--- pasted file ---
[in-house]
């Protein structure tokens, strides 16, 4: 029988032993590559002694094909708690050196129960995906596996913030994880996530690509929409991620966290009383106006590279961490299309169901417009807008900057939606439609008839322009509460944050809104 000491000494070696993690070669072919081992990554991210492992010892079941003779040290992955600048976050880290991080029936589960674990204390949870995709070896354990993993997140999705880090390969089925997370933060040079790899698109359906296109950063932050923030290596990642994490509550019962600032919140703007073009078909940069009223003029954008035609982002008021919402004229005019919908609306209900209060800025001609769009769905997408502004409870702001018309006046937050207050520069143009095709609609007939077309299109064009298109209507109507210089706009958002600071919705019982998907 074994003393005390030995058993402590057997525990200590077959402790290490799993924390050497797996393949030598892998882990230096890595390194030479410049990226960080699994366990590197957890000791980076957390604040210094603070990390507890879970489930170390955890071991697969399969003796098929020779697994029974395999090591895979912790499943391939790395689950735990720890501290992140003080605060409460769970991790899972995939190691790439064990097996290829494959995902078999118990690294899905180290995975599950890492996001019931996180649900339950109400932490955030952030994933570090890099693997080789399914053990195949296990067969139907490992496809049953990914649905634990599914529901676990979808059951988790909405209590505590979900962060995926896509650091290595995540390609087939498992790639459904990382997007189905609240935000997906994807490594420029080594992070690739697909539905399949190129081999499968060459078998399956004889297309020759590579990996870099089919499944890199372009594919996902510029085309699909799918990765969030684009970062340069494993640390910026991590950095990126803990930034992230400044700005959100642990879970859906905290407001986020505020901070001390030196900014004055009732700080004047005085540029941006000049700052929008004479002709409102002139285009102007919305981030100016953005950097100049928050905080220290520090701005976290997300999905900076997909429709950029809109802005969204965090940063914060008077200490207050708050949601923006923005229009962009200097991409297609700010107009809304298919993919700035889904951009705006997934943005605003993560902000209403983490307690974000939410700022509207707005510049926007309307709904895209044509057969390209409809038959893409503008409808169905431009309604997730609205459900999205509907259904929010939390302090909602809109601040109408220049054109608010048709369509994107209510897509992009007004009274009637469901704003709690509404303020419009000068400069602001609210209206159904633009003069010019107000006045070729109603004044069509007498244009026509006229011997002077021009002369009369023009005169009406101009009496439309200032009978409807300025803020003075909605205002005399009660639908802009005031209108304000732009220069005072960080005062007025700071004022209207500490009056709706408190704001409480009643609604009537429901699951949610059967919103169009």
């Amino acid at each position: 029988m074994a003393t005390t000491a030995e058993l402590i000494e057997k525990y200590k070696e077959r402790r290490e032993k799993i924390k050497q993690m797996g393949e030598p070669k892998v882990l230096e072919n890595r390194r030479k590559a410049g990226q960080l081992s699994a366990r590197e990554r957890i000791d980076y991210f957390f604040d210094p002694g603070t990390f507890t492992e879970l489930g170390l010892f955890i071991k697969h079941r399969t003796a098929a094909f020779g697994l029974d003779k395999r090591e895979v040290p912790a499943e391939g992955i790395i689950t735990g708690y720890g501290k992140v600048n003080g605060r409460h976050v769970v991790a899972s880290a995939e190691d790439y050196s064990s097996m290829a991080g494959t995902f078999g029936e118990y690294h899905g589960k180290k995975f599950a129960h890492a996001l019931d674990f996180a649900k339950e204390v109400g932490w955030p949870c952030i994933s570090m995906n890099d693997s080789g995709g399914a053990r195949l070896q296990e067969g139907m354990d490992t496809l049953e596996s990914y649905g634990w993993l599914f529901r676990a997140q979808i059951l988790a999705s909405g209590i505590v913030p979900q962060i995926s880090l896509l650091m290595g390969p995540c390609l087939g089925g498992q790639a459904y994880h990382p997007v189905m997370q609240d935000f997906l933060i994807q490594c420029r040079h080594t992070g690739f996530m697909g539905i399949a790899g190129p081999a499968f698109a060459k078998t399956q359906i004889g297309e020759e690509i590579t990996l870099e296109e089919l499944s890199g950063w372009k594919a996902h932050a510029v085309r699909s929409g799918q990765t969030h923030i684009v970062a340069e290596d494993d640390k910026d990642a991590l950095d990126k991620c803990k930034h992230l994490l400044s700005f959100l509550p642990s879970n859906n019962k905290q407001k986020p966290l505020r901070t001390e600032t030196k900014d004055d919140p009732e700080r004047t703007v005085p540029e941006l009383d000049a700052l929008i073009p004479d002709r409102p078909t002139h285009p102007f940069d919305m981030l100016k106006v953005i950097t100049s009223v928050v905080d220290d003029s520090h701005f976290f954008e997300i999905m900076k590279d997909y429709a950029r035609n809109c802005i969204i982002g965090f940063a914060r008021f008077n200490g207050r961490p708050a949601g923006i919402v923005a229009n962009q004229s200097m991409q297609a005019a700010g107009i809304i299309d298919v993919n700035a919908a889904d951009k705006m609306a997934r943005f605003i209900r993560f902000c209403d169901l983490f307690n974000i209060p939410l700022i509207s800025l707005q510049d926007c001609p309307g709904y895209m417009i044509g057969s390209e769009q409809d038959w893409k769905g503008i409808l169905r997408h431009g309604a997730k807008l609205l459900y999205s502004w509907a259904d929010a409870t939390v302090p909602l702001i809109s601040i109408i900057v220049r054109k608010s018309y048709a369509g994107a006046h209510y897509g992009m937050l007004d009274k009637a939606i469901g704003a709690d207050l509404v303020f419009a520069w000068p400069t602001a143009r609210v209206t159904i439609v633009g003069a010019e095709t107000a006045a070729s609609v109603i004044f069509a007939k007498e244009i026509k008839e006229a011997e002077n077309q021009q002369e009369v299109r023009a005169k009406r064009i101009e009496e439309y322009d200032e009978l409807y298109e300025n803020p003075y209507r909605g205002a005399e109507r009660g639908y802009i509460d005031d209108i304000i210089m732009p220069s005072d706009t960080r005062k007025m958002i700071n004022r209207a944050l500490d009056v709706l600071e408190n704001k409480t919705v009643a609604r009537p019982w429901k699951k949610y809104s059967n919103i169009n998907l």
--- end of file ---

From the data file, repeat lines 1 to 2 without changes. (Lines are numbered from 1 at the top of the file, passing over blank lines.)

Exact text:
[in-house]
């Protein structure tokens, strides 16, 4: 029988032993590559002694094909708690050196129960995906596996913030994880996530690509929409991620966290009383106006590279961490299309169901417009807008900057939606439609008839322009509460944050809104 000491000494070696993690070669072919081992990554991210492992010892079941003779040290992955600048976050880290991080029936589960674990204390949870995709070896354990993993997140999705880090390969089925997370933060040079790899698109359906296109950063932050923030290596990642994490509550019962600032919140703007073009078909940069009223003029954008035609982002008021919402004229005019919908609306209900209060800025001609769009769905997408502004409870702001018309006046937050207050520069143009095709609609007939077309299109064009298109209507109507210089706009958002600071919705019982998907 074994003393005390030995058993402590057997525990200590077959402790290490799993924390050497797996393949030598892998882990230096890595390194030479410049990226960080699994366990590197957890000791980076957390604040210094603070990390507890879970489930170390955890071991697969399969003796098929020779697994029974395999090591895979912790499943391939790395689950735990720890501290992140003080605060409460769970991790899972995939190691790439064990097996290829494959995902078999118990690294899905180290995975599950890492996001019931996180649900339950109400932490955030952030994933570090890099693997080789399914053990195949296990067969139907490992496809049953990914649905634990599914529901676990979808059951988790909405209590505590979900962060995926896509650091290595995540390609087939498992790639459904990382997007189905609240935000997906994807490594420029080594992070690739697909539905399949190129081999499968060459078998399956004889297309020759590579990996870099089919499944890199372009594919996902510029085309699909799918990765969030684009970062340069494993640390910026991590950095990126803990930034992230400044700005959100642990879970859906905290407001986020505020901070001390030196900014004055009732700080004047005085540029941006000049700052929008004479002709409102002139285009102007919305981030100016953005950097100049928050905080220290520090701005976290997300999905900076997909429709950029809109802005969204965090940063914060008077200490207050708050949601923006923005229009962009200097991409297609700010107009809304298919993919700035889904951009705006997934943005605003993560902000209403983490307690974000939410700022509207707005510049926007309307709904895209044509057969390209409809038959893409503008409808169905431009309604997730609205459900999205509907259904929010939390302090909602809109601040109408220049054109608010048709369509994107209510897509992009007004009274009637469901704003709690509404303020419009000068400069602001609210209206159904633009003069010019107000006045070729109603004044069509007498244009026509006229011997002077021009002369009369023009005169009406101009009496439309200032009978409807300025803020003075909605205002005399009660639908802009005031209108304000732009220069005072960080005062007025700071004022209207500490009056709706408190704001409480009643609604009537429901699951949610059967919103169009």